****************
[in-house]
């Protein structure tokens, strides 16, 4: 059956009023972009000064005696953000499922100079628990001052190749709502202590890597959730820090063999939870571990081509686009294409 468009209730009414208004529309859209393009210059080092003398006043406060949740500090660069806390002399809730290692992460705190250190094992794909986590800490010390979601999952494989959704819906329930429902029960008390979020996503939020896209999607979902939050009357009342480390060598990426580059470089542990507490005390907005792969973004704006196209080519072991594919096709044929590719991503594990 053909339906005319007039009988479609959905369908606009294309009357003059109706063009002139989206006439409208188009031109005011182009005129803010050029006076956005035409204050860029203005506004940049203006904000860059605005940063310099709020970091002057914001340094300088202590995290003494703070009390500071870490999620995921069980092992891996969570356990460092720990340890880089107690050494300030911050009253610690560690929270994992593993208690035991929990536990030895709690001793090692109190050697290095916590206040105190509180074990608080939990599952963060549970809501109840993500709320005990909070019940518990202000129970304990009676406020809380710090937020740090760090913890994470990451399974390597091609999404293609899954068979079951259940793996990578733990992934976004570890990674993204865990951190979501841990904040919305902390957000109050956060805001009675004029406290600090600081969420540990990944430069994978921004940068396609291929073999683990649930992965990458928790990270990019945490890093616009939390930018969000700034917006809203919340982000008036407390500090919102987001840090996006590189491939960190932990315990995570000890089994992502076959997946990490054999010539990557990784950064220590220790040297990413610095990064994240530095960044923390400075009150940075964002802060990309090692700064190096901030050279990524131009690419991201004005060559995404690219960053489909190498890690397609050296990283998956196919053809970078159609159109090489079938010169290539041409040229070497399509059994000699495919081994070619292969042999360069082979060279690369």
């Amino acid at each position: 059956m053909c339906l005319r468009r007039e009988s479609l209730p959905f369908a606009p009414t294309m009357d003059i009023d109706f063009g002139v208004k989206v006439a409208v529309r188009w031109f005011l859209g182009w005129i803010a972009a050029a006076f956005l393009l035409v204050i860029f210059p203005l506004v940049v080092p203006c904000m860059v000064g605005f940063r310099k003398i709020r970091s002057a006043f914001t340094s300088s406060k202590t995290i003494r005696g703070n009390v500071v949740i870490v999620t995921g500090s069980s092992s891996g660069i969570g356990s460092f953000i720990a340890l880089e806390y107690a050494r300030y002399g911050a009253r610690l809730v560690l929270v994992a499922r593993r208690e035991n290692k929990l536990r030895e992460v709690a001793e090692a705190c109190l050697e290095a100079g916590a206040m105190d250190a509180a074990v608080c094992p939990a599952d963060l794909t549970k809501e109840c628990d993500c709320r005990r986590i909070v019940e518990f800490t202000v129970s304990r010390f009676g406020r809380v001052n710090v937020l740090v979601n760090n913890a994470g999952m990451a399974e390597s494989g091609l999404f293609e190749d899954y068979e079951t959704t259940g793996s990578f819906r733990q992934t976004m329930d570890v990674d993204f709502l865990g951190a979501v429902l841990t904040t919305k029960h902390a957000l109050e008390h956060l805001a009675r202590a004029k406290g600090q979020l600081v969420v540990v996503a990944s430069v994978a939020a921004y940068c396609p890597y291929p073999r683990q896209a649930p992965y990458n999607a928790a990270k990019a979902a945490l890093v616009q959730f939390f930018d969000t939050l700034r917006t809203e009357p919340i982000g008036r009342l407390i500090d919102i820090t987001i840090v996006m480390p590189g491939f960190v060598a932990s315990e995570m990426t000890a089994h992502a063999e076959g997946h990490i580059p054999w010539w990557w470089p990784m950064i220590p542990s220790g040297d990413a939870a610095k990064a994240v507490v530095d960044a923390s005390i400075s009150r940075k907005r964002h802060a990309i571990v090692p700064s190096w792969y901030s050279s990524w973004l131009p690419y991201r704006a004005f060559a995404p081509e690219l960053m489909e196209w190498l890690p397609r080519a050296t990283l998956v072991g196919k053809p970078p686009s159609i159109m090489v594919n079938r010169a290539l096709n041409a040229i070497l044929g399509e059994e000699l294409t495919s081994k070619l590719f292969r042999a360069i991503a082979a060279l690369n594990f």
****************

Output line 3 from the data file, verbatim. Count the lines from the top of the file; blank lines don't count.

């Amino acid at each position: 059956m053909c339906l005319r468009r007039e009988s479609l209730p959905f369908a606009p009414t294309m009357d003059i009023d109706f063009g002139v208004k989206v006439a409208v529309r188009w031109f005011l859209g182009w005129i803010a972009a050029a006076f956005l393009l035409v204050i860029f210059p203005l506004v940049v080092p203006c904000m860059v000064g605005f940063r310099k003398i709020r970091s002057a006043f914001t340094s300088s406060k202590t995290i003494r005696g703070n009390v500071v949740i870490v999620t995921g500090s069980s092992s891996g660069i969570g356990s460092f953000i720990a340890l880089e806390y107690a050494r300030y002399g911050a009253r610690l809730v560690l929270v994992a499922r593993r208690e035991n290692k929990l536990r030895e992460v709690a001793e090692a705190c109190l050697e290095a100079g916590a206040m105190d250190a509180a074990v608080c094992p939990a599952d963060l794909t549970k809501e109840c628990d993500c709320r005990r986590i909070v019940e518990f800490t202000v129970s304990r010390f009676g406020r809380v001052n710090v937020l740090v979601n760090n913890a994470g999952m990451a399974e390597s494989g091609l999404f293609e190749d899954y068979e079951t959704t259940g793996s990578f819906r733990q992934t976004m329930d570890v990674d993204f709502l865990g951190a979501v429902l841990t904040t919305k029960h902390a957000l109050e008390h956060l805001a009675r202590a004029k406290g600090q979020l600081v969420v540990v996503a990944s430069v994978a939020a921004y940068c396609p890597y291929p073999r683990q896209a649930p992965y990458n999607a928790a990270k990019a979902a945490l890093v616009q959730f939390f930018d969000t939050l700034r917006t809203e009357p919340i982000g008036r009342l407390i500090d919102i820090t987001i840090v996006m480390p590189g491939f960190v060598a932990s315990e995570m990426t000890a089994h992502a063999e076959g997946h990490i580059p054999w010539w990557w470089p990784m950064i220590p542990s220790g040297d990413a939870a610095k990064a994240v507490v530095d960044a923390s005390i400075s009150r940075k907005r964002h802060a990309i571990v090692p700064s190096w792969y901030s050279s990524w973004l131009p690419y991201r704006a004005f060559a995404p081509e690219l960053m489909e196209w190498l890690p397609r080519a050296t990283l998956v072991g196919k053809p970078p686009s159609i159109m090489v594919n079938r010169a290539l096709n041409a040229i070497l044929g399509e059994e000699l294409t495919s081994k070619l590719f292969r042999a360069i991503a082979a060279l690369n594990f």